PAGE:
A review of the therapeutic effects of using miswak (Salvadora Persica) on oral health
From the Department of Preventive Dental Sciences (Haque), College of Dentistry, and the Department of Surgery (Alsareii), College of Medicine, Najran University, Najran, Kingdom of Saudi Arabia
Address correspondence and reprint request to: Dr. Mohammad M. Haque, Department of Preventive Dental Sciences, College of Dentistry, Najran University, PO Box 1988, Najran 61441, Kingdom of Saudi Arabia. E-mail: firstname.lastname@example.org
Miswak is a traditional chewing stick prepared from the roots, twigs, and stem of Salvadora persica and has been used as a natural method for tooth cleaning in many parts of the world for thousands of years. A number of scientific studies have demonstrated that the miswak (Salvadora persica) possesses antibacterial, anti-fungal, anti-viral, anti-cariogenic, and anti-plaque properties. Several studies have also claimed that miswak has anti-oxidant, analgesic, and anti-inflammatory effects. The use of a miswak has an immediate effect on the composition of saliva. Several clinical studies have confirmed that the mechanical and chemical cleansing efficacy of miswak chewing sticks are equal and at times greater than that of the toothbrush. The present article provides a review of the various therapeutic effects of Salvadora persica on oral health, which will help to elucidate the significance and importance of this indigenous oral hygiene tool. Saudi Med J 2015; Vol. 36 (5): 530-543
Oral health is an integral part of overall health. Poor oral health is associated with many systemic diseases. The oral cavity is the major portal of entry, source, and site of many diseases affecting the general health status.1 Well-being and quality of life, which is measured along functional, psychosocial, and economic dimensions, is related to oral health. Poor oral and craniofacial health affects diet, nutrition, sleep, psychological status, social interaction, school, and work.1 Therefore, the maintenance of oral health is of vital interest and can be achieved mainly by mechanical and chemical means. The most common and modern mechanical method of tooth cleaning is the use of a toothbrush in combination with a dentifrice.2 However, a wide range of methods exists to maintain and preserve oral and dental hygiene around the world. Despite the widespread use of toothbrushes and dentifrices, natural methods of tooth cleaning using chewing sticks are observed in several parts of the world.3In many traditional cultures, plastic-bristle brushes are not used. Instead, the use of herbal “chewing sticks” is common. Chewing sticks are usually taken from plants, shrubs, or trees with high anti-microbial activity.4 For thousands of years, the use of plants have been closely associated with dental hygiene and therapeutic practices.5 The use of chewing sticks, which can be derived from various plants, are spread throughout Asia, Africa, South America, and the Middle East, including Saudi Arabia, and throughout the Islamic countries.3,6,7 Chewing sticks are known by different names in different cultures. These sticks are called ‘miswak’ in Arabic, ‘koyoji’ in Japanese, ‘qesam’ in Hebrew, ‘qisa’ in Aramaic, and ‘mastic’ in latin.8 ‘Miswak’ is obtained from Salvadora persica and is the most extensively used plant to prepare chewing sticks.9 In the Middle East, the most common source of miswak is the Arak Tree (Salvadora Persica).10 The Arak tree is also known as the “toothbrush tree.” The miswak is usually obtained from the roots of the Arak tree, although some sticks are also made from its twigs and stem.8,11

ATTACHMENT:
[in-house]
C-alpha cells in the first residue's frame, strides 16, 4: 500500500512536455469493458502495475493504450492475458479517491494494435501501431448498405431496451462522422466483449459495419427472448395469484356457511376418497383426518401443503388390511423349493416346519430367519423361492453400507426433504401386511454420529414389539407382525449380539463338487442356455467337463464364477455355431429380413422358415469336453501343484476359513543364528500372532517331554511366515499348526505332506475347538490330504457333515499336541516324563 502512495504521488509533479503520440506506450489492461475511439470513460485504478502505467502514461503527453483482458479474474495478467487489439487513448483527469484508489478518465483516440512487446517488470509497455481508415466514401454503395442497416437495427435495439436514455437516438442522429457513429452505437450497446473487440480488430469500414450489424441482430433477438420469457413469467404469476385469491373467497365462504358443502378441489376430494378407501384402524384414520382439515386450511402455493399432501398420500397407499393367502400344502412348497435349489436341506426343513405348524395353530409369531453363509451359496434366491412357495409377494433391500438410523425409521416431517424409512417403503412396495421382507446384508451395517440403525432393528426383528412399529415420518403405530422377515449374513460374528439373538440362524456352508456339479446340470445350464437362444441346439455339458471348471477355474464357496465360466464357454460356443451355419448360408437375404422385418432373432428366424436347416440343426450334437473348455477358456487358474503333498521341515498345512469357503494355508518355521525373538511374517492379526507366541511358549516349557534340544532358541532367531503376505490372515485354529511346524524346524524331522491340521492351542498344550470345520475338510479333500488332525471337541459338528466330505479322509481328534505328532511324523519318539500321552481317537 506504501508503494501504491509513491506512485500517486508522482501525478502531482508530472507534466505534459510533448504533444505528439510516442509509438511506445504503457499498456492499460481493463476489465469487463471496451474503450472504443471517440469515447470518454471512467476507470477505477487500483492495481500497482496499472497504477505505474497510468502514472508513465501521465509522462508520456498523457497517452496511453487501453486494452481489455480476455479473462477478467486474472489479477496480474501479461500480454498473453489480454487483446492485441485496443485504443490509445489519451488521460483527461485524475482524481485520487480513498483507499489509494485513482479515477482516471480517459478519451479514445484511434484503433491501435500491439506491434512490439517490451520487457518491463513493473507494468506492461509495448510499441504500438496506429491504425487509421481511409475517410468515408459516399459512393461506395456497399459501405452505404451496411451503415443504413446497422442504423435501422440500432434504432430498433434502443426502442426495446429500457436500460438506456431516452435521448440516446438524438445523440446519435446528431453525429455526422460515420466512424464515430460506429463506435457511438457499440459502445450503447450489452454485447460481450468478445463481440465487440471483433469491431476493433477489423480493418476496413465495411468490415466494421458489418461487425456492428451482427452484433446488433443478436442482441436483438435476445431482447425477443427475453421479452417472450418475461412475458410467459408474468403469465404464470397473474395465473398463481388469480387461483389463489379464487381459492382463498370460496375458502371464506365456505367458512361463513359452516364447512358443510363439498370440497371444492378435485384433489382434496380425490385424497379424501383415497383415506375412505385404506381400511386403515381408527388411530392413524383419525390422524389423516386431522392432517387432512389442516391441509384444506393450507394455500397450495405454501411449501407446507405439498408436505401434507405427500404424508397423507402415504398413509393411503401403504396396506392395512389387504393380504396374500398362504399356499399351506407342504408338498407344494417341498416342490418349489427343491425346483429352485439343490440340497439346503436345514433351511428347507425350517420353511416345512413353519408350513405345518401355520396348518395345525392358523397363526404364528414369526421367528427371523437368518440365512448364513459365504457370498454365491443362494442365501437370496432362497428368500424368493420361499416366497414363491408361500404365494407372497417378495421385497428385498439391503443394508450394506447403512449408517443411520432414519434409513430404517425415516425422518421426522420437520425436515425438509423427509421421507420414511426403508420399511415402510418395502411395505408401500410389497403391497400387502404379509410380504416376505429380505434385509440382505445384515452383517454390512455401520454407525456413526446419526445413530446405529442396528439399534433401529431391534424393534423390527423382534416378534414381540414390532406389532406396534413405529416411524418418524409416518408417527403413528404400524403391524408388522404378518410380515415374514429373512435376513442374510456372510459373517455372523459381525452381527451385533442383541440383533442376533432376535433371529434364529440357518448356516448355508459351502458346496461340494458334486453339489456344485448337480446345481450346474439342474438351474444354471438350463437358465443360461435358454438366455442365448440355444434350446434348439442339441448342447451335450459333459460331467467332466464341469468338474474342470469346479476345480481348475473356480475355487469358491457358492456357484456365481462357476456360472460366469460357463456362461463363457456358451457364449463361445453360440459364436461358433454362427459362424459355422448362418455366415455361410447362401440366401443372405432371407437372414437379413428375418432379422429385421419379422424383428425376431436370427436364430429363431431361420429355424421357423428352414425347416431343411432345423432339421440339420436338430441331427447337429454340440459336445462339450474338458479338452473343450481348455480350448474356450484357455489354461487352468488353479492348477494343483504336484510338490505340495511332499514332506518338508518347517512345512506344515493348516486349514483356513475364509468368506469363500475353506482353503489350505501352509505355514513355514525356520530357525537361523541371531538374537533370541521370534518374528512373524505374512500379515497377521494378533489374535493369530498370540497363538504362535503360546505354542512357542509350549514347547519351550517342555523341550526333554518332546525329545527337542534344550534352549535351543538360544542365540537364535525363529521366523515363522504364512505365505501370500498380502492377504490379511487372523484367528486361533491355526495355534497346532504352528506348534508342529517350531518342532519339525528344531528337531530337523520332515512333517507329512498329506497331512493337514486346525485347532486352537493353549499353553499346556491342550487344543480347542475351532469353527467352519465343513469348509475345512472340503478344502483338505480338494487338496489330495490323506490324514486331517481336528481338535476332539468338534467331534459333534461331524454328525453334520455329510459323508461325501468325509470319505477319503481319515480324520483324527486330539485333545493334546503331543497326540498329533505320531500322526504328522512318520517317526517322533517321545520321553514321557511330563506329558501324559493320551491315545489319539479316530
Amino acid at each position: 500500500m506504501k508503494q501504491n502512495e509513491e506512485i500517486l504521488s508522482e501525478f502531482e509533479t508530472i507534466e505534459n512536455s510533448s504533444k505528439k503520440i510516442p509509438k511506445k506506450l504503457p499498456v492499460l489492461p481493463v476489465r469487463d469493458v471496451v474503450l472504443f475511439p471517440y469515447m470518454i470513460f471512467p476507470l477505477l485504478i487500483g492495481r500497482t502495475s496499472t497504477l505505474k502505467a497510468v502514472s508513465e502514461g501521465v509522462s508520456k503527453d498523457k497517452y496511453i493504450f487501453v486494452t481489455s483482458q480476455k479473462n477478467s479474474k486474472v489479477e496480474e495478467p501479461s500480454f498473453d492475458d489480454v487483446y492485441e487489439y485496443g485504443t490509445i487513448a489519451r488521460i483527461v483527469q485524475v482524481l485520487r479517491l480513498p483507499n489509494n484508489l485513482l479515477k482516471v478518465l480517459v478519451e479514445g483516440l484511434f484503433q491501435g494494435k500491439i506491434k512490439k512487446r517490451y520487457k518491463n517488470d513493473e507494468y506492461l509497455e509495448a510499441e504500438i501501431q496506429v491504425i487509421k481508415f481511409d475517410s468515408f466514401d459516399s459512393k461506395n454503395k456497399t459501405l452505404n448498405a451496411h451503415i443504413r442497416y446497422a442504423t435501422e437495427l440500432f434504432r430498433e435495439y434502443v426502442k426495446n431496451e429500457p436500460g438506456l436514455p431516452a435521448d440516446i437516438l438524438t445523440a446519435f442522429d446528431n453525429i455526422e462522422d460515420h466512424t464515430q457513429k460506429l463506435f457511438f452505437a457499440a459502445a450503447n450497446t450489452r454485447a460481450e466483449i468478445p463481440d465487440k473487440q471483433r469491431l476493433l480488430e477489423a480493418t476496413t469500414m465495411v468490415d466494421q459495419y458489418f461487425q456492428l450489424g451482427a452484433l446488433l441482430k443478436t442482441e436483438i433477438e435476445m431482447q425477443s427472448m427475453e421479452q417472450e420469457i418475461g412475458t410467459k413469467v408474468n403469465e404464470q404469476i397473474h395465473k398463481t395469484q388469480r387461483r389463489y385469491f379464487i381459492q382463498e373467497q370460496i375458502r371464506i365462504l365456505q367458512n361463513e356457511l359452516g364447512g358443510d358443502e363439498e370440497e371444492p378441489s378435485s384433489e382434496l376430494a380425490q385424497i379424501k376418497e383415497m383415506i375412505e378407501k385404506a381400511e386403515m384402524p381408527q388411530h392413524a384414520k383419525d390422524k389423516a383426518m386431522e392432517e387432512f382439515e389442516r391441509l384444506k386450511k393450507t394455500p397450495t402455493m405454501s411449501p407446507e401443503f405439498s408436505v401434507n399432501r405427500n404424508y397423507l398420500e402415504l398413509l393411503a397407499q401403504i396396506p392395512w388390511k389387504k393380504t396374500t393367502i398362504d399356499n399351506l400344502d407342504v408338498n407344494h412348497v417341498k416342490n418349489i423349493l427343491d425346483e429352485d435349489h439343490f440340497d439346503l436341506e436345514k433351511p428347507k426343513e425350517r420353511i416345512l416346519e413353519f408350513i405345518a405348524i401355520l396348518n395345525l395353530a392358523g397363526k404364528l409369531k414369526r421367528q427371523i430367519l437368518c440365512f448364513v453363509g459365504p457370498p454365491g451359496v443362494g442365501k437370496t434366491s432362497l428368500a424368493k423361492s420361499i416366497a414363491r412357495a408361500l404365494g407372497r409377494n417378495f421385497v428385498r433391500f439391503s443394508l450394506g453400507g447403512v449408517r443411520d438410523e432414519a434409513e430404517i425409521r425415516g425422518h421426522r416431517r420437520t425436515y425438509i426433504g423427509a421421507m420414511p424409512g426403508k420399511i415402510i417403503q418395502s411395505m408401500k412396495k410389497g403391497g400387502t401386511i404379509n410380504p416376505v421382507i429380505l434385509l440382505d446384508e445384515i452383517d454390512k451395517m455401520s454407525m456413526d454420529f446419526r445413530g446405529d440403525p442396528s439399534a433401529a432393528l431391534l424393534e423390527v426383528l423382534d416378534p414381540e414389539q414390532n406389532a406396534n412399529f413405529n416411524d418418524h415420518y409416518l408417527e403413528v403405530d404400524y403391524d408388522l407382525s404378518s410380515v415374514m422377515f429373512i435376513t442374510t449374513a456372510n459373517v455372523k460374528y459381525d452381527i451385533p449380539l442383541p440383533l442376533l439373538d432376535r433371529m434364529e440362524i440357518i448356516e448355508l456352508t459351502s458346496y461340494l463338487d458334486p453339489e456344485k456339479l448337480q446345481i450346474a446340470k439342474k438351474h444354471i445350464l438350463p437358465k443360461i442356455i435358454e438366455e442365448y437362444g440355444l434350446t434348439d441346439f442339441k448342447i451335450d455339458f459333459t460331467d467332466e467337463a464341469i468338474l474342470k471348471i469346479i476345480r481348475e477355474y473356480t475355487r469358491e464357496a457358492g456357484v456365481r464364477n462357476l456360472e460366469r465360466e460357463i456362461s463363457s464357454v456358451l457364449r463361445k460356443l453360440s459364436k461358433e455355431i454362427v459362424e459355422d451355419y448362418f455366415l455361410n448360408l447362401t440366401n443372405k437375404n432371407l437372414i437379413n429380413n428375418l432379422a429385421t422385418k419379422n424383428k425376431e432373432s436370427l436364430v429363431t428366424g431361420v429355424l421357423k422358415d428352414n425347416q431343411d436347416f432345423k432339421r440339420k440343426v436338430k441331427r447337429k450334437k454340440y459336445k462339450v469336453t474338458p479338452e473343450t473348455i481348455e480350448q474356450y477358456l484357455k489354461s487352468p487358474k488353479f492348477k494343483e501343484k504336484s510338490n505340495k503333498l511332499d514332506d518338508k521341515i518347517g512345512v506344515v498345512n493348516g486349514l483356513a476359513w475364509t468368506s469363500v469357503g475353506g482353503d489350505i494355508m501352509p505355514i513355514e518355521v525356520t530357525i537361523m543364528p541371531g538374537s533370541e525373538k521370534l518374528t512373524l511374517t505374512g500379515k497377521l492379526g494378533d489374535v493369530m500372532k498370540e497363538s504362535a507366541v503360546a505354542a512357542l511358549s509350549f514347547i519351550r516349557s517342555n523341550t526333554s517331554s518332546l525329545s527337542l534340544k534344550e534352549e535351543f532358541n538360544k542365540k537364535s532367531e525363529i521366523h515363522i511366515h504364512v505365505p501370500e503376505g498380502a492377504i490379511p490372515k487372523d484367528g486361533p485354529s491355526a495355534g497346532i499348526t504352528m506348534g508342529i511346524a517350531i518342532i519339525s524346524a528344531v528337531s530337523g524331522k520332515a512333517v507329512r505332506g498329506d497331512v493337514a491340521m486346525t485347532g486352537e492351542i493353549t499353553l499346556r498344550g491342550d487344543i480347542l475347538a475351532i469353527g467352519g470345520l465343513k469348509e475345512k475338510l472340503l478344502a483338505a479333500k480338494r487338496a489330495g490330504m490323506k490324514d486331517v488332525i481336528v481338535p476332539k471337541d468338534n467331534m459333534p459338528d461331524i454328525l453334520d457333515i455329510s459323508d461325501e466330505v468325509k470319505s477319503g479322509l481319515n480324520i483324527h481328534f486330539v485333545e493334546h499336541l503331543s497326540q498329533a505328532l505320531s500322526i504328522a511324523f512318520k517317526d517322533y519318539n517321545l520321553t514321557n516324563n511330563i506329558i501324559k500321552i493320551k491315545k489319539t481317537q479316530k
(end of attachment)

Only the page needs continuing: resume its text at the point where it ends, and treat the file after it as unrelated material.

“Miswak” (which has synonyms in different Arabic dialects and countries, including “miswaak,” “misswak,”“miswaki,” “meswak,” “mswaki,” “sewak,” “siwak,” and “siwaki”) is an Arabic word. The conventional meaning of miswak is ‘tooth-cleaning stick’ or “stick used on teeth and gums to clean them”.7,12,13 Sticks from these plants are usually chewed or tapered on one end until they became frayed into a brush-like form, which is then used to clean the teeth in a similar manner to a toothbrush
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